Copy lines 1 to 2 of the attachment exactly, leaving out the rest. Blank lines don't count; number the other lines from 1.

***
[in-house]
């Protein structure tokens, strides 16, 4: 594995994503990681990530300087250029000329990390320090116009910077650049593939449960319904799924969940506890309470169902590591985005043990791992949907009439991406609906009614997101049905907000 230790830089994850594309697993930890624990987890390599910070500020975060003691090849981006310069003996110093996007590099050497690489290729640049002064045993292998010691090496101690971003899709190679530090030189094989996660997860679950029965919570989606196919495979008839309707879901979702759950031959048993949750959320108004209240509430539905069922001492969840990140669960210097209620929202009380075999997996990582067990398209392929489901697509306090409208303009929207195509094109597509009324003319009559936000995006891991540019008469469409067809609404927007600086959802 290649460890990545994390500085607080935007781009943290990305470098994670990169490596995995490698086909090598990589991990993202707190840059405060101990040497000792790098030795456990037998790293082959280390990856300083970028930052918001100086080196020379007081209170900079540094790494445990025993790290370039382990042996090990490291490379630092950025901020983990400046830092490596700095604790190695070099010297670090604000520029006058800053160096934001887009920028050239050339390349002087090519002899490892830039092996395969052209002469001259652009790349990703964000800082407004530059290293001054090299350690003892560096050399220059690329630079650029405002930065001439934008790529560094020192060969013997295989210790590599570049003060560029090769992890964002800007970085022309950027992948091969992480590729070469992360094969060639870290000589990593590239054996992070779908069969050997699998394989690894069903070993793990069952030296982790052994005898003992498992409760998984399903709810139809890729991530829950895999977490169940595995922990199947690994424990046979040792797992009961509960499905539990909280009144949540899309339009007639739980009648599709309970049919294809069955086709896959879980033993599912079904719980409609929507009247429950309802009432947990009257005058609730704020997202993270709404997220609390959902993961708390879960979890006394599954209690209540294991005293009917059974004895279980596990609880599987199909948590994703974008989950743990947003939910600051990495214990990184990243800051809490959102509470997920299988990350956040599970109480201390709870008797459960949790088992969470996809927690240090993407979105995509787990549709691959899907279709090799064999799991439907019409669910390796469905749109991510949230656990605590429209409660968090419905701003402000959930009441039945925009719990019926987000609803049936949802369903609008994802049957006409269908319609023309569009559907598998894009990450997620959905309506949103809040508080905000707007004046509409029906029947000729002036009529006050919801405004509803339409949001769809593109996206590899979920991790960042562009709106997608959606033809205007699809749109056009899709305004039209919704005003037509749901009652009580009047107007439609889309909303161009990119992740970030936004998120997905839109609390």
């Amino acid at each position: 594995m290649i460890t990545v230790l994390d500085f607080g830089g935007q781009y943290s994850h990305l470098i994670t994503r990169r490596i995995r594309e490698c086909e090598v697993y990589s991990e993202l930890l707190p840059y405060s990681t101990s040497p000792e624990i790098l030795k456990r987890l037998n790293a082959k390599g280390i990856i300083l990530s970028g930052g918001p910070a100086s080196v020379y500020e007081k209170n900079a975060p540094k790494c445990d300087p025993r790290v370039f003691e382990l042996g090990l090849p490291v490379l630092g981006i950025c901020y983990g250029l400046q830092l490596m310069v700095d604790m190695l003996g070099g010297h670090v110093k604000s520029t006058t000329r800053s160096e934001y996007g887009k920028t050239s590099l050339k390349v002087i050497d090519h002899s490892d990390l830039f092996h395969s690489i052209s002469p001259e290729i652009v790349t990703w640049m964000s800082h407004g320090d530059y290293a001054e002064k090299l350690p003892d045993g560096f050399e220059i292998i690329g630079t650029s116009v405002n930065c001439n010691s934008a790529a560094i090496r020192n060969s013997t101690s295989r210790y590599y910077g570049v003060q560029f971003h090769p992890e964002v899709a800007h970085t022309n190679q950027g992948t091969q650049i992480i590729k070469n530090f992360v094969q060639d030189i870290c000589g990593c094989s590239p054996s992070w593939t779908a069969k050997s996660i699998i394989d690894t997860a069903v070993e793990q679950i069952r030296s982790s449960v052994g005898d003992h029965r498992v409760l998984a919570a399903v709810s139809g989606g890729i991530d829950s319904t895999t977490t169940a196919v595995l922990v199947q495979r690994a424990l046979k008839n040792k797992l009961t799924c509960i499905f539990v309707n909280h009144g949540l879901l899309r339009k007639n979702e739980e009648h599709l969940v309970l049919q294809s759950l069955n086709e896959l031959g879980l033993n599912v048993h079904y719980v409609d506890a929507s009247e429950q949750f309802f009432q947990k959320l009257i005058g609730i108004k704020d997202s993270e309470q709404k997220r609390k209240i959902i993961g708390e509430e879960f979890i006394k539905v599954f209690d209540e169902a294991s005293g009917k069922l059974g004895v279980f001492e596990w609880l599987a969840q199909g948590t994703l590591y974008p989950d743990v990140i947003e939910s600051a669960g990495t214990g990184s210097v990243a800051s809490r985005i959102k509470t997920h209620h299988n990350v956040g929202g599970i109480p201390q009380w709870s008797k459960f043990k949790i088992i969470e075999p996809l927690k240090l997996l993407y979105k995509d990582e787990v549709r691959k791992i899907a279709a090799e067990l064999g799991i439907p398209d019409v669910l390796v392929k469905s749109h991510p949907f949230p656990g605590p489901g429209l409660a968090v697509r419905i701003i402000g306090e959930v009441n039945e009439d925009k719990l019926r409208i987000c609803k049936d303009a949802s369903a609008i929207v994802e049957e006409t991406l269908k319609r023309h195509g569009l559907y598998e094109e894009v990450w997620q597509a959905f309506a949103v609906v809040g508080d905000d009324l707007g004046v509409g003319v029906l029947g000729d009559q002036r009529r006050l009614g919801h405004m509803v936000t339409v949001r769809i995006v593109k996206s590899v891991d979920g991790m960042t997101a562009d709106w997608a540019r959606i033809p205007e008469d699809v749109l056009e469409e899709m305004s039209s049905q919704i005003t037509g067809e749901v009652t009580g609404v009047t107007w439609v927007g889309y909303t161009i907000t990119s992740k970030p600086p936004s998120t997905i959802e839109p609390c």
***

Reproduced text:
[in-house]
């Protein structure tokens, strides 16, 4: 594995994503990681990530300087250029000329990390320090116009910077650049593939449960319904799924969940506890309470169902590591985005043990791992949907009439991406609906009614997101049905907000 230790830089994850594309697993930890624990987890390599910070500020975060003691090849981006310069003996110093996007590099050497690489290729640049002064045993292998010691090496101690971003899709190679530090030189094989996660997860679950029965919570989606196919495979008839309707879901979702759950031959048993949750959320108004209240509430539905069922001492969840990140669960210097209620929202009380075999997996990582067990398209392929489901697509306090409208303009929207195509094109597509009324003319009559936000995006891991540019008469469409067809609404927007600086959802 290649460890990545994390500085607080935007781009943290990305470098994670990169490596995995490698086909090598990589991990993202707190840059405060101990040497000792790098030795456990037998790293082959280390990856300083970028930052918001100086080196020379007081209170900079540094790494445990025993790290370039382990042996090990490291490379630092950025901020983990400046830092490596700095604790190695070099010297670090604000520029006058800053160096934001887009920028050239050339390349002087090519002899490892830039092996395969052209002469001259652009790349990703964000800082407004530059290293001054090299350690003892560096050399220059690329630079650029405002930065001439934008790529560094020192060969013997295989210790590599570049003060560029090769992890964002800007970085022309950027992948091969992480590729070469992360094969060639870290000589990593590239054996992070779908069969050997699998394989690894069903070993793990069952030296982790052994005898003992498992409760998984399903709810139809890729991530829950895999977490169940595995922990199947690994424990046979040792797992009961509960499905539990909280009144949540899309339009007639739980009648599709309970049919294809069955086709896959879980033993599912079904719980409609929507009247429950309802009432947990009257005058609730704020997202993270709404997220609390959902993961708390879960979890006394599954209690209540294991005293009917059974004895279980596990609880599987199909948590994703974008989950743990947003939910600051990495214990990184990243800051809490959102509470997920299988990350956040599970109480201390709870008797459960949790088992969470996809927690240090993407979105995509787990549709691959899907279709090799064999799991439907019409669910390796469905749109991510949230656990605590429209409660968090419905701003402000959930009441039945925009719990019926987000609803049936949802369903609008994802049957006409269908319609023309569009559907598998894009990450997620959905309506949103809040508080905000707007004046509409029906029947000729002036009529006050919801405004509803339409949001769809593109996206590899979920991790960042562009709106997608959606033809205007699809749109056009899709305004039209919704005003037509749901009652009580009047107007439609889309909303161009990119992740970030936004998120997905839109609390």